Reader’s Question: Marks on reverse on 6 cheon Plum Blossom stamp?


I was looking for Plum Blossom stamps on cover on eBay for an article that is being written for the American Philatelic Society’s magazine, when I noticed one of the blue 6 ch in a short set that did not look quite right. This 6 ch was light blue, and casually looking at the image, it seemed to have more perforations than the normal perforations 10 or 11 of that issue. I thought I would take a chance and after bidding on it, and winning this set, I examined it closely when it arrived in the post. Sure enough, it was light blue printed on thin chalky paper and perforation of 12. (See Image 1).

Fig. 1: Front of stamp

But there was another mystery associated with this stamp. On the reverse side, (See Image 2), there are two Asian marks (Korean or Japanese?). Sometimes on the reverse of stamps, they are marked by the previous owners as fake, as specimens, or as genuine varieties of stamps. Does anyone know the meaning of these marks on the reverse of this stamp? If this stamp is fake, it is outstanding one, as the stamp is not perfectly centered, it is printed on thin chalky paper, like the original reprints and the printing is excellent.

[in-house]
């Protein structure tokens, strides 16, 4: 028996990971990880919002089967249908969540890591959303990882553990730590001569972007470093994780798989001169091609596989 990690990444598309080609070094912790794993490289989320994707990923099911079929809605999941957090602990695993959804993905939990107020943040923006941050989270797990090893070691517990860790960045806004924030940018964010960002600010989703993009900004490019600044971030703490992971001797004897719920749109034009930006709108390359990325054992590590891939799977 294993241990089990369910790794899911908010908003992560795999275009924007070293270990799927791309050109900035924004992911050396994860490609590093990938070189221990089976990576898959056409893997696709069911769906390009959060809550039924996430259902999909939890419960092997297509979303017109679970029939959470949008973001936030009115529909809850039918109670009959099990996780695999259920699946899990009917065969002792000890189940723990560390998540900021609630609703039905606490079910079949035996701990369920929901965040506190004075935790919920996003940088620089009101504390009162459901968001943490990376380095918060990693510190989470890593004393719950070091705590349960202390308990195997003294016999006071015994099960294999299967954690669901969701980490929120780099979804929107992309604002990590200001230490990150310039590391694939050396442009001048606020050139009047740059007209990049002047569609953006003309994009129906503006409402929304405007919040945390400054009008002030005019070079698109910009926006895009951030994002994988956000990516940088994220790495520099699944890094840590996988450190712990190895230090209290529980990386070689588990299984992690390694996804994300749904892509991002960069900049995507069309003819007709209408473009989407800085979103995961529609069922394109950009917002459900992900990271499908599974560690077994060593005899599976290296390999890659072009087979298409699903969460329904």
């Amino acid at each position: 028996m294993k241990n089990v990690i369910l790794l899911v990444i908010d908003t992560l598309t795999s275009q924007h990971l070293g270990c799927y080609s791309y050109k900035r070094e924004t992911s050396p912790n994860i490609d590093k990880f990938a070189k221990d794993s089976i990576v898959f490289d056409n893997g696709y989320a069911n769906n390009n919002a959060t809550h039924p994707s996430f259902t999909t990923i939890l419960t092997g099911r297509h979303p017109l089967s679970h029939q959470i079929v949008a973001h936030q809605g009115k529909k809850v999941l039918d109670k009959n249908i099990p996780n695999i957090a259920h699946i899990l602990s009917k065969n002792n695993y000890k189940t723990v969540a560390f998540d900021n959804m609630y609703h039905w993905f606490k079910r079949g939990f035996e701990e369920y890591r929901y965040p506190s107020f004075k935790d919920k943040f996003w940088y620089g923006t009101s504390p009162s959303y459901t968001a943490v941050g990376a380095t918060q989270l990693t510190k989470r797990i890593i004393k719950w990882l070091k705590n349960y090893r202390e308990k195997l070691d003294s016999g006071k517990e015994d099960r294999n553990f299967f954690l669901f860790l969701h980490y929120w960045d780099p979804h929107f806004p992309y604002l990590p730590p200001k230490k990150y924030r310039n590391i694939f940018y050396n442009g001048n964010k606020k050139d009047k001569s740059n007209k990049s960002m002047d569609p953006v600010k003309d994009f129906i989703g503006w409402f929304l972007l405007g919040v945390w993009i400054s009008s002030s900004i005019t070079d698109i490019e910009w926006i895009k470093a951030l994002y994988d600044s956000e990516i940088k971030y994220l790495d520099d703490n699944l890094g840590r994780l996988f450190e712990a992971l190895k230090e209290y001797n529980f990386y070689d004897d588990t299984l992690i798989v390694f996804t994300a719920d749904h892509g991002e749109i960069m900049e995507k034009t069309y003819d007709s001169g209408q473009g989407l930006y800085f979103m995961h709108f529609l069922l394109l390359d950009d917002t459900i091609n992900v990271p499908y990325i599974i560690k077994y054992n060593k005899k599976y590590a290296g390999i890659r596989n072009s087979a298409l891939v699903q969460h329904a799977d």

Fig. 2: Reverse, showing text

If you have the answer to this question, please leave a comment below.


3 thoughts on “Reader’s Question: Marks on reverse on 6 cheon Plum Blossom stamp?

  1. This is a frame and mirrorwise “6 Chon” in chinese characters. So this is from a preprinted presentation book and the stamp probably the japanese re-print in “chalky-blue”.

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